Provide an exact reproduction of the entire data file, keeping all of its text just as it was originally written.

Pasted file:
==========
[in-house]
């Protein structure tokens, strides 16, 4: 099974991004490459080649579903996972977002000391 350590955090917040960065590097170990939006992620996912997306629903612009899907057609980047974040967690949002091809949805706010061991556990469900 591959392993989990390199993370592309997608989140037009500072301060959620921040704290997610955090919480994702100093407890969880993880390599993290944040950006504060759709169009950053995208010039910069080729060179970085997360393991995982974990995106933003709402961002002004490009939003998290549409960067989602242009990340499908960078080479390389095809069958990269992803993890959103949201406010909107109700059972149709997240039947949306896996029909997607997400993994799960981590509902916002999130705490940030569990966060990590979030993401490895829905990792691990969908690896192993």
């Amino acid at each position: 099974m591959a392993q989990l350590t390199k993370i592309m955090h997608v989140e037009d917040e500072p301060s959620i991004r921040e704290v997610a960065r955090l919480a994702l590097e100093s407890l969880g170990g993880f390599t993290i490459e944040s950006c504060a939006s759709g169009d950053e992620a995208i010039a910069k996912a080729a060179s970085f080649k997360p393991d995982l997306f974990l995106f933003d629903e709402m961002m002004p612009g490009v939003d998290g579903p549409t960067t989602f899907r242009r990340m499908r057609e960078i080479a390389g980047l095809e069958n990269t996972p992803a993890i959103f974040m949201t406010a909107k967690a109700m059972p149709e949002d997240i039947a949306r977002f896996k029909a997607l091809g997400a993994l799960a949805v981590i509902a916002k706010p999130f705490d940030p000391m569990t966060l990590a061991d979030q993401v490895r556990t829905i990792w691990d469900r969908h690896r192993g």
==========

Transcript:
[in-house]
């Protein structure tokens, strides 16, 4: 099974991004490459080649579903996972977002000391 350590955090917040960065590097170990939006992620996912997306629903612009899907057609980047974040967690949002091809949805706010061991556990469900 591959392993989990390199993370592309997608989140037009500072301060959620921040704290997610955090919480994702100093407890969880993880390599993290944040950006504060759709169009950053995208010039910069080729060179970085997360393991995982974990995106933003709402961002002004490009939003998290549409960067989602242009990340499908960078080479390389095809069958990269992803993890959103949201406010909107109700059972149709997240039947949306896996029909997607997400993994799960981590509902916002999130705490940030569990966060990590979030993401490895829905990792691990969908690896192993």
């Amino acid at each position: 099974m591959a392993q989990l350590t390199k993370i592309m955090h997608v989140e037009d917040e500072p301060s959620i991004r921040e704290v997610a960065r955090l919480a994702l590097e100093s407890l969880g170990g993880f390599t993290i490459e944040s950006c504060a939006s759709g169009d950053e992620a995208i010039a910069k996912a080729a060179s970085f080649k997360p393991d995982l997306f974990l995106f933003d629903e709402m961002m002004p612009g490009v939003d998290g579903p549409t960067t989602f899907r242009r990340m499908r057609e960078i080479a390389g980047l095809e069958n990269t996972p992803a993890i959103f974040m949201t406010a909107k967690a109700m059972p149709e949002d997240i039947a949306r977002f896996k029909a997607l091809g997400a993994l799960a949805v981590i509902a916002k706010p999130f705490d940030p000391m569990t966060l990590a061991d979030q993401v490895r556990t829905i990792w691990d469900r969908h690896r192993g």